One-step multicomponent reactions with interpreted machine learning innovations for the development of chemical libraries for drug discovery.
Machine learning has been widely used in chemistry for the design of drugs and other processes.
Models that are prospectively tested for new reaction results and used to improve human understanding to interpret the chemical reactivity decisions made by such models are very limited.
Purdue University innovators have introduced chemical reactivity charts to help chemists translate reaction results using statistically powerful machine learning models that are trained in a number of small reactions. This work was published on Organic Letters,
“Developing new and rapid reactions is crucial to the design of chemical libraries in drug discovery,” said Gaurav Chopra, assistant professor of analytical and physical chemistry at Purdue’s College of Science. “We have developed a new, fast multicomponent reaction with one pot (MCR) of N-sulfonylimines are used as representative cases to generate training data for machine learning models, predict reaction results and test prospects blindly prospectively.
“We hope this work paves the way for a change in the current paradigm by developing understandable and human machine learning models to interpret reaction results that will increase creativity and chemical efficiency to find new chemical reactions and improve organic chemical pipelines and processes.”
Chopra stated that the machine learning approach that can be interpreted by the Purdue team, introduced as a chemical reactivity chart, can be extended to explore MCR reactivity or any chemical reaction. There is no need for large-scale robots because this method can be used by chemists when conducting reaction filtering in their laboratory.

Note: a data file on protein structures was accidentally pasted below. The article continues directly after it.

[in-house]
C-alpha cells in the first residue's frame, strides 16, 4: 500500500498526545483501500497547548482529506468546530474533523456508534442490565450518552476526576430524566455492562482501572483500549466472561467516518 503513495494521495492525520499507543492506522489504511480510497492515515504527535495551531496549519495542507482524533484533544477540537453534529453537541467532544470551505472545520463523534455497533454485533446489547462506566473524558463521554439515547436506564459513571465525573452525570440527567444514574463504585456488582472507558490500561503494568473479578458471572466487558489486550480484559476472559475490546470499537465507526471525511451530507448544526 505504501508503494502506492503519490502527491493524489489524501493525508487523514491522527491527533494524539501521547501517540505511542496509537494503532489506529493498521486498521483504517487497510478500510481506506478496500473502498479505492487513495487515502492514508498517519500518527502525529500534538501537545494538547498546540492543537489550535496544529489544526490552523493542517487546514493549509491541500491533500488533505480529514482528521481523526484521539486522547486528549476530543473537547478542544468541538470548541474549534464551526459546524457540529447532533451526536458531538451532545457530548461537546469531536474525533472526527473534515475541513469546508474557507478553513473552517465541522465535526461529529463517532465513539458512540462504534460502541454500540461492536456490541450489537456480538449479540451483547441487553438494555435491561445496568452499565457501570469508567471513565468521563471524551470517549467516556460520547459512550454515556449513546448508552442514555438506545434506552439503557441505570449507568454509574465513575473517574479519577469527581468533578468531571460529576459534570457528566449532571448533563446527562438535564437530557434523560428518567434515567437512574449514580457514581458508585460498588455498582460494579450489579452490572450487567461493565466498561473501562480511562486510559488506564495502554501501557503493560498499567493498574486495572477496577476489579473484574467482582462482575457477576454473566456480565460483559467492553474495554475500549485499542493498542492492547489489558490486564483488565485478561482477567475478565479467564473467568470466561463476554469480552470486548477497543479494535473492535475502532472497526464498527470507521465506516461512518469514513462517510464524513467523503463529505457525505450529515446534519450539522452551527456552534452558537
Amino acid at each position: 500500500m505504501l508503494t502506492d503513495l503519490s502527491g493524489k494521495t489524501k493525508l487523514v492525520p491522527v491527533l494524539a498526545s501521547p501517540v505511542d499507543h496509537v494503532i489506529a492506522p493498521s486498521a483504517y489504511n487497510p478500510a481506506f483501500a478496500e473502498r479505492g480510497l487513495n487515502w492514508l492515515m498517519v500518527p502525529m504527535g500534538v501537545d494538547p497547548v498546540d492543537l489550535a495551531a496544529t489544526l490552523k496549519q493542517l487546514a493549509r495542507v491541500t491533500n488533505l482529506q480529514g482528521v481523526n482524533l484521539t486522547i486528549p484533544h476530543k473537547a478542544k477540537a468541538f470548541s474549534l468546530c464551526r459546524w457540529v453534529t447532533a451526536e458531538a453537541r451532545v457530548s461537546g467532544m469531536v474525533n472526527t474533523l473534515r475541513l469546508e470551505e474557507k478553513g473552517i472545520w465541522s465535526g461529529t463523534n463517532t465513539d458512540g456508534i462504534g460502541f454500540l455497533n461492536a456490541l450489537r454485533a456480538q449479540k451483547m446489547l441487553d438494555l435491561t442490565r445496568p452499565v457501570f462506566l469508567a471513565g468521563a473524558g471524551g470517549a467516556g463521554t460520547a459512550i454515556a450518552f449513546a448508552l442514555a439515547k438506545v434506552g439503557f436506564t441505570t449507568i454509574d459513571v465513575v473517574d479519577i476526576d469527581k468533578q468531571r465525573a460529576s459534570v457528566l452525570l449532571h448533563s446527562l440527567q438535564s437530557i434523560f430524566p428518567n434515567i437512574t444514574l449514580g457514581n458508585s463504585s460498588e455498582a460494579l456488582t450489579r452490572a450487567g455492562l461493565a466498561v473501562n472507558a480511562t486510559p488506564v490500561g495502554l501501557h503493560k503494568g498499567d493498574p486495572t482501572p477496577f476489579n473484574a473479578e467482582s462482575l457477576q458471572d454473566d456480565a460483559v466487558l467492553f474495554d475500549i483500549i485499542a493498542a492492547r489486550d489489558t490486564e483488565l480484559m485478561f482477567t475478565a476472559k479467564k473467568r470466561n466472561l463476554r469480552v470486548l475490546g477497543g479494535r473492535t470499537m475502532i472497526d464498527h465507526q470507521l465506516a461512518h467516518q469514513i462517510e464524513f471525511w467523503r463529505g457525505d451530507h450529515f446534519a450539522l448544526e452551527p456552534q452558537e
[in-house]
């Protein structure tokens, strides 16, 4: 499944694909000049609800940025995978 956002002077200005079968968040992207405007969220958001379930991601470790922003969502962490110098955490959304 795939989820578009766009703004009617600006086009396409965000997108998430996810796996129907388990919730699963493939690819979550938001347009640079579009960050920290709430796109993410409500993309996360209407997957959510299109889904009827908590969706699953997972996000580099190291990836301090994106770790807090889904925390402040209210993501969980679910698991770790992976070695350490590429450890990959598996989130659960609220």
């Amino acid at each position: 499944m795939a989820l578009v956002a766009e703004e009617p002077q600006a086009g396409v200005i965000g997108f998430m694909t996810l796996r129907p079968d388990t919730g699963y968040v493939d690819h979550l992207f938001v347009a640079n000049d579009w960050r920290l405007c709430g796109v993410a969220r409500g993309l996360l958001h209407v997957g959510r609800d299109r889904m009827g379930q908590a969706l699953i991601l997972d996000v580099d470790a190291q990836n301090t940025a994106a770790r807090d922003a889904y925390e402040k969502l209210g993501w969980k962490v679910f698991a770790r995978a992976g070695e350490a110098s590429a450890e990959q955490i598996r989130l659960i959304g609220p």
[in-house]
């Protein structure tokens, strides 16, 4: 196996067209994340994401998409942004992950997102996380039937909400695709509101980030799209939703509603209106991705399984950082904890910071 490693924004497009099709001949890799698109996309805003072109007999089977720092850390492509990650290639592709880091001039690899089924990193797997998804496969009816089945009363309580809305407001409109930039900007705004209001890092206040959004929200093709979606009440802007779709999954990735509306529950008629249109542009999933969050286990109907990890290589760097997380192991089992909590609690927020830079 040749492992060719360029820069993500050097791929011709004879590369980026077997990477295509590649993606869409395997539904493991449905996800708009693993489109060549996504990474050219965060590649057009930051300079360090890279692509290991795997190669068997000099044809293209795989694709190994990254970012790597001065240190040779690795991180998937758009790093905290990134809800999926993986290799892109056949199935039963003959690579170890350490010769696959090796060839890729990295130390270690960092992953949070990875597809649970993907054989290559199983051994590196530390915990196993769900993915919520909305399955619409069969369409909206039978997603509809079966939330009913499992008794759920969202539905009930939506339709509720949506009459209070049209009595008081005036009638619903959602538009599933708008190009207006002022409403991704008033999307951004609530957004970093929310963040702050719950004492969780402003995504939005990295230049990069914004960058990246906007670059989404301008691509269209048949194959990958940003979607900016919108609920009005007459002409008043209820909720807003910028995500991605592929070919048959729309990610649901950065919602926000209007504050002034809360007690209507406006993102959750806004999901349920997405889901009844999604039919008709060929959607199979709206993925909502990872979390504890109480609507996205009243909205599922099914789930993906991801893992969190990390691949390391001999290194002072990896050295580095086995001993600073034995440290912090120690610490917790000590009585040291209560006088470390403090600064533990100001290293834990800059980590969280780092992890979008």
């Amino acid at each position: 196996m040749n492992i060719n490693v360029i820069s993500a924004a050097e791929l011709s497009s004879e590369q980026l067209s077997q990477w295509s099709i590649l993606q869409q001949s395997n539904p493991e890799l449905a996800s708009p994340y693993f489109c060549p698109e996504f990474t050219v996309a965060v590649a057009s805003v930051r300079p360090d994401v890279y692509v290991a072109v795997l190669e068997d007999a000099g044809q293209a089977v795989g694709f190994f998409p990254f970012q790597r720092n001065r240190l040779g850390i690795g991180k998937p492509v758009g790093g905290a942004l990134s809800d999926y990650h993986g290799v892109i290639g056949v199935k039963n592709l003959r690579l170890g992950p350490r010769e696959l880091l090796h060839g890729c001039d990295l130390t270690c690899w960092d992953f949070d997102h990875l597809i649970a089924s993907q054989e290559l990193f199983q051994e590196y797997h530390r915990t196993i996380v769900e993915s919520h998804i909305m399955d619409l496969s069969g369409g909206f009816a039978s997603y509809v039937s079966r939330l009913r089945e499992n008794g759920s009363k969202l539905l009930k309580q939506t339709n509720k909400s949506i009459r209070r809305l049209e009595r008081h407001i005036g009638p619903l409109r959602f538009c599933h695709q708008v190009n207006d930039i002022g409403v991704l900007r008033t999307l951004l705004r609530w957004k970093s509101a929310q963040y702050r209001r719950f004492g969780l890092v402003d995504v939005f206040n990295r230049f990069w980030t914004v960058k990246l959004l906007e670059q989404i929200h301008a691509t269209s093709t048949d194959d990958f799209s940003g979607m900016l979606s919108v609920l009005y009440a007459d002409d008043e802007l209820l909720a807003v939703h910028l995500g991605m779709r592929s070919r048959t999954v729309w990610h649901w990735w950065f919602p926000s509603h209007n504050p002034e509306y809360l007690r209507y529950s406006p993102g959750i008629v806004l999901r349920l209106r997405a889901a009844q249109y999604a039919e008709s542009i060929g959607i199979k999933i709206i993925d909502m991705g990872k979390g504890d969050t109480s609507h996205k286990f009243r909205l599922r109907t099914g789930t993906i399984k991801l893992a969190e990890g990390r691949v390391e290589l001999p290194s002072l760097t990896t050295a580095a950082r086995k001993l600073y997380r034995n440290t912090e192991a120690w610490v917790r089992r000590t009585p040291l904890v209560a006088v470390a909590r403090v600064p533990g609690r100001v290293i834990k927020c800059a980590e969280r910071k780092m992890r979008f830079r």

“We provide the first report of a framework for combining rapid synthetic chemical experiments with quantum chemical calculations for understanding reaction mechanisms and statistically robust machine learning models that can be interpreted by humans to identify chemical patterns for predicting and experimentally testing heterogeneous reactivity. N-sulfonylimines, “in Chopra.
This work is in line with other innovations and research from the Chopra lab, whose team members work with the Purdue Foundation Research Office for Technology Commercialization for several technology patents.
“The unprecedented use of machine learning models in the production of chemical reactivity flow diagrams helps us to understand the traditional reactivity that is commonly used N-sulfonylimines in MCRs, “said Krupal Jethava, a fellow postdoctoral fellow in the Chopra laboratory, who authored the work. “We are confident that working directly with organic and computational chemists will open up new avenues for solving complex chemical reactivity problems for other reactions in the future.”
Chopra stated that Purdue researchers hope their work will pave the way for one example that will demonstrate the power of machine learning for the development of new synthetic methodologies for drug design and beyond in the future.
“In this work, we strive to ensure that our machine learning model can be easily understood by chemists who are not experts in this field,” said Jonathan Fine, a former Purdue graduate student who authored the work. “We believe this model has the ability to not only work to predict reactions but also to better understand when a reaction will occur. To demonstrate this, we use our model to guide additional substrates to test whether the reaction will occur.”
References: “Accelerated Reactivity Mechanisms and Machine Learning Models Translated from N-Sulfonylimines to Rapid Multicomponent Reactions” by Krupal P. Jethava, Jonathan Fine, Yingqi Chen, Sunday Hossain and Gaurav Chopra, October 19, 2020, Organic Letters,
DOI: 10.1021 / acs.orglett.0c03083
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